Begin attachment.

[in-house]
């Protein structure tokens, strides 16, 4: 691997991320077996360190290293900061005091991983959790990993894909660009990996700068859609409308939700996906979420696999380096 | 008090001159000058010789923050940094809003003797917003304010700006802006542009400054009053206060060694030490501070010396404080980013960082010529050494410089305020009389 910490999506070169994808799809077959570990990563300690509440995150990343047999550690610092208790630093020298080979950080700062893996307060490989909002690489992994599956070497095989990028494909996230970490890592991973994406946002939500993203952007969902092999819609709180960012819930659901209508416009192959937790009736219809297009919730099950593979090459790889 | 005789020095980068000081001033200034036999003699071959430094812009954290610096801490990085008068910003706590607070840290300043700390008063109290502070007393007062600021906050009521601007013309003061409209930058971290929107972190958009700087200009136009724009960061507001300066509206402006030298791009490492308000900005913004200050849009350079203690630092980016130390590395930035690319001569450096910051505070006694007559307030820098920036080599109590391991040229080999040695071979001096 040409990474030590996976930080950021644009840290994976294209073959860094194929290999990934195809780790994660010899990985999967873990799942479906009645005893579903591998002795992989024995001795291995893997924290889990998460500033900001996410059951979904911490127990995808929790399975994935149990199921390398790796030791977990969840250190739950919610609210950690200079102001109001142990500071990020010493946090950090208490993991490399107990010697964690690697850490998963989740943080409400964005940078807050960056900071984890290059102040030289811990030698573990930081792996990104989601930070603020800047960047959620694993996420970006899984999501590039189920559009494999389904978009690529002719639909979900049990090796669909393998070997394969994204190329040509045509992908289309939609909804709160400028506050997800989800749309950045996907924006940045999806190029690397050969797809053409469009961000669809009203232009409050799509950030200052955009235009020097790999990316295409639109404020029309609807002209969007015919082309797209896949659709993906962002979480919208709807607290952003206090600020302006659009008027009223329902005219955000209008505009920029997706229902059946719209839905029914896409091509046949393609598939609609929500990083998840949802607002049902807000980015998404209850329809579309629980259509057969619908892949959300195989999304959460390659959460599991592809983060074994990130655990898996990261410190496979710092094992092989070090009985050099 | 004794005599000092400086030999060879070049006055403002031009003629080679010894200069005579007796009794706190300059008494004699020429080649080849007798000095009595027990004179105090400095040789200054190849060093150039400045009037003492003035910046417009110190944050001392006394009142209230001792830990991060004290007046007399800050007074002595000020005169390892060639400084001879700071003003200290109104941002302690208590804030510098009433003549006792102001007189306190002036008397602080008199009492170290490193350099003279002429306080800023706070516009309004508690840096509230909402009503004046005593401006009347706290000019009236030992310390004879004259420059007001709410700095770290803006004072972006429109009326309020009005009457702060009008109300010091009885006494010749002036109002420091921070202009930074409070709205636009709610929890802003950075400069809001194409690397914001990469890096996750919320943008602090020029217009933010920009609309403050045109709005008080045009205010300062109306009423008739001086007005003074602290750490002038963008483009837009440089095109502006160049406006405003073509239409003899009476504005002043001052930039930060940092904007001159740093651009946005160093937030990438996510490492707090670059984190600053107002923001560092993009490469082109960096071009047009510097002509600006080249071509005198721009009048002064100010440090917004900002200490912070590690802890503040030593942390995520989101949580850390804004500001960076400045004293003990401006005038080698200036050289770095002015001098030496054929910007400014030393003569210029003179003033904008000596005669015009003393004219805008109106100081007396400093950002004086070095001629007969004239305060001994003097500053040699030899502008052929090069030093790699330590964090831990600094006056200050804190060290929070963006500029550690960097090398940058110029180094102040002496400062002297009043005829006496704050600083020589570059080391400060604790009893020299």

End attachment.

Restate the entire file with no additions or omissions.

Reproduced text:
[in-house]
């Protein structure tokens, strides 16, 4: 691997991320077996360190290293900061005091991983959790990993894909660009990996700068859609409308939700996906979420696999380096 | 008090001159000058010789923050940094809003003797917003304010700006802006542009400054009053206060060694030490501070010396404080980013960082010529050494410089305020009389 910490999506070169994808799809077959570990990563300690509440995150990343047999550690610092208790630093020298080979950080700062893996307060490989909002690489992994599956070497095989990028494909996230970490890592991973994406946002939500993203952007969902092999819609709180960012819930659901209508416009192959937790009736219809297009919730099950593979090459790889 | 005789020095980068000081001033200034036999003699071959430094812009954290610096801490990085008068910003706590607070840290300043700390008063109290502070007393007062600021906050009521601007013309003061409209930058971290929107972190958009700087200009136009724009960061507001300066509206402006030298791009490492308000900005913004200050849009350079203690630092980016130390590395930035690319001569450096910051505070006694007559307030820098920036080599109590391991040229080999040695071979001096 040409990474030590996976930080950021644009840290994976294209073959860094194929290999990934195809780790994660010899990985999967873990799942479906009645005893579903591998002795992989024995001795291995893997924290889990998460500033900001996410059951979904911490127990995808929790399975994935149990199921390398790796030791977990969840250190739950919610609210950690200079102001109001142990500071990020010493946090950090208490993991490399107990010697964690690697850490998963989740943080409400964005940078807050960056900071984890290059102040030289811990030698573990930081792996990104989601930070603020800047960047959620694993996420970006899984999501590039189920559009494999389904978009690529002719639909979900049990090796669909393998070997394969994204190329040509045509992908289309939609909804709160400028506050997800989800749309950045996907924006940045999806190029690397050969797809053409469009961000669809009203232009409050799509950030200052955009235009020097790999990316295409639109404020029309609807002209969007015919082309797209896949659709993906962002979480919208709807607290952003206090600020302006659009008027009223329902005219955000209008505009920029997706229902059946719209839905029914896409091509046949393609598939609609929500990083998840949802607002049902807000980015998404209850329809579309629980259509057969619908892949959300195989999304959460390659959460599991592809983060074994990130655990898996990261410190496979710092094992092989070090009985050099 | 004794005599000092400086030999060879070049006055403002031009003629080679010894200069005579007796009794706190300059008494004699020429080649080849007798000095009595027990004179105090400095040789200054190849060093150039400045009037003492003035910046417009110190944050001392006394009142209230001792830990991060004290007046007399800050007074002595000020005169390892060639400084001879700071003003200290109104941002302690208590804030510098009433003549006792102001007189306190002036008397602080008199009492170290490193350099003279002429306080800023706070516009309004508690840096509230909402009503004046005593401006009347706290000019009236030992310390004879004259420059007001709410700095770290803006004072972006429109009326309020009005009457702060009008109300010091009885006494010749002036109002420091921070202009930074409070709205636009709610929890802003950075400069809001194409690397914001990469890096996750919320943008602090020029217009933010920009609309403050045109709005008080045009205010300062109306009423008739001086007005003074602290750490002038963008483009837009440089095109502006160049406006405003073509239409003899009476504005002043001052930039930060940092904007001159740093651009946005160093937030990438996510490492707090670059984190600053107002923001560092993009490469082109960096071009047009510097002509600006080249071509005198721009009048002064100010440090917004900002200490912070590690802890503040030593942390995520989101949580850390804004500001960076400045004293003990401006005038080698200036050289770095002015001098030496054929910007400014030393003569210029003179003033904008000596005669015009003393004219805008109106100081007396400093950002004086070095001629007969004239305060001994003097500053040699030899502008052929090069030093790699330590964090831990600094006056200050804190060290929070963006500029550690960097090398940058110029180094102040002496400062002297009043005829006496704050600083020589570059080391400060604790009893020299």